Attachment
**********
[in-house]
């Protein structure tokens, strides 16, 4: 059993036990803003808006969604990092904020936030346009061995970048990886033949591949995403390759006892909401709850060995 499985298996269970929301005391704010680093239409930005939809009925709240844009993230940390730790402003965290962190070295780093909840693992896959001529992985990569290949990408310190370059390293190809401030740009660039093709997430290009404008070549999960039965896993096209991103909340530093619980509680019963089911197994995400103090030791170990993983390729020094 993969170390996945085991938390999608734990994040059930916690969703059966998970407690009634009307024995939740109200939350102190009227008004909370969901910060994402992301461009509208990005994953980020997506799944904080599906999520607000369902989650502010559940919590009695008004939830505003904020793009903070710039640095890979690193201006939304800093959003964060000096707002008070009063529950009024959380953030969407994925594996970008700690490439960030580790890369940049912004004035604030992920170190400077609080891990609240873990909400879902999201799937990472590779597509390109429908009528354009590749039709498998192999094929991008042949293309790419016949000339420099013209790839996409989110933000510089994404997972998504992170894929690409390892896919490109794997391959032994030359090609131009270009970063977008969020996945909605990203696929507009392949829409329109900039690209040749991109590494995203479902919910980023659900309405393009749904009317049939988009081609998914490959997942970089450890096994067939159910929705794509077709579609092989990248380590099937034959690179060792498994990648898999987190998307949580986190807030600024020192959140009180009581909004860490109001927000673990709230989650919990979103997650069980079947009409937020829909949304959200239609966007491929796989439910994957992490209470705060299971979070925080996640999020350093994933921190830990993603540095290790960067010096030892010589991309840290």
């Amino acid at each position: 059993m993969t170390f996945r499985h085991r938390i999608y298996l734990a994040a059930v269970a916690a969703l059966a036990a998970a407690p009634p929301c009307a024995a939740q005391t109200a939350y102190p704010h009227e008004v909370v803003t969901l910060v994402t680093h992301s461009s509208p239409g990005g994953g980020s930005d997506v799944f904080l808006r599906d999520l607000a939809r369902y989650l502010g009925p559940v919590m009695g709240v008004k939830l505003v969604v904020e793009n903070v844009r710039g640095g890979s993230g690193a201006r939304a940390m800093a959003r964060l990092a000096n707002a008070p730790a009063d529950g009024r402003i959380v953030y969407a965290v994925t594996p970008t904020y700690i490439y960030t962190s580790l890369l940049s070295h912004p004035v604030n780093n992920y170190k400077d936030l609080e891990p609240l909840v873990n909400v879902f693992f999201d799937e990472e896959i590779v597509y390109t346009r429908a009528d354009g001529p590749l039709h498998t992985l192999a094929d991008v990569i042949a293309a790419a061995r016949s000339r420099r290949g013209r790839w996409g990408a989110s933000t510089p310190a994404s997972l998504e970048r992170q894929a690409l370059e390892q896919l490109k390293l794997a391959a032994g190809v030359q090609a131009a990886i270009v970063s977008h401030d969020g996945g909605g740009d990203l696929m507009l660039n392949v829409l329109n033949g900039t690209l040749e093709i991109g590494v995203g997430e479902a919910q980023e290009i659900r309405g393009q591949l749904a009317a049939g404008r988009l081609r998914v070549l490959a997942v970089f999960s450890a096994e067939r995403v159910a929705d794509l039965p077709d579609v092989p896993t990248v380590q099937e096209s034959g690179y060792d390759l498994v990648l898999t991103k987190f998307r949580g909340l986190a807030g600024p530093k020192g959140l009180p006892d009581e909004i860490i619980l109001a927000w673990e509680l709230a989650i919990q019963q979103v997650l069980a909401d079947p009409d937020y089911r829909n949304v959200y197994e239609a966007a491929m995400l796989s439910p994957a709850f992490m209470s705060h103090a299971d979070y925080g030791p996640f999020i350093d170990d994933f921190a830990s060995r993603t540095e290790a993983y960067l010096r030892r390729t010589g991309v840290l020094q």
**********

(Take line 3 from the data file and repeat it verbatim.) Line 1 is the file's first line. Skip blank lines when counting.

């Amino acid at each position: 059993m993969t170390f996945r499985h085991r938390i999608y298996l734990a994040a059930v269970a916690a969703l059966a036990a998970a407690p009634p929301c009307a024995a939740q005391t109200a939350y102190p704010h009227e008004v909370v803003t969901l910060v994402t680093h992301s461009s509208p239409g990005g994953g980020s930005d997506v799944f904080l808006r599906d999520l607000a939809r369902y989650l502010g009925p559940v919590m009695g709240v008004k939830l505003v969604v904020e793009n903070v844009r710039g640095g890979s993230g690193a201006r939304a940390m800093a959003r964060l990092a000096n707002a008070p730790a009063d529950g009024r402003i959380v953030y969407a965290v994925t594996p970008t904020y700690i490439y960030t962190s580790l890369l940049s070295h912004p004035v604030n780093n992920y170190k400077d936030l609080e891990p609240l909840v873990n909400v879902f693992f999201d799937e990472e896959i590779v597509y390109t346009r429908a009528d354009g001529p590749l039709h498998t992985l192999a094929d991008v990569i042949a293309a790419a061995r016949s000339r420099r290949g013209r790839w996409g990408a989110s933000t510089p310190a994404s997972l998504e970048r992170q894929a690409l370059e390892q896919l490109k390293l794997a391959a032994g190809v030359q090609a131009a990886i270009v970063s977008h401030d969020g996945g909605g740009d990203l696929m507009l660039n392949v829409l329109n033949g900039t690209l040749e093709i991109g590494v995203g997430e479902a919910q980023e290009i659900r309405g393009q591949l749904a009317a049939g404008r988009l081609r998914v070549l490959a997942v970089f999960s450890a096994e067939r995403v159910a929705d794509l039965p077709d579609v092989p896993t990248v380590q099937e096209s034959g690179y060792d390759l498994v990648l898999t991103k987190f998307r949580g909340l986190a807030g600024p530093k020192g959140l009180p006892d009581e909004i860490i619980l109001a927000w673990e509680l709230a989650i919990q019963q979103v997650l069980a909401d079947p009409d937020y089911r829909n949304v959200y197994e239609a966007a491929m995400l796989s439910p994957a709850f992490m209470s705060h103090a299971d979070y925080g030791p996640f999020i350093d170990d994933f921190a830990s060995r993603t540095e290790a993983y960067l010096r030892r390729t010589g991309v840290l020094q």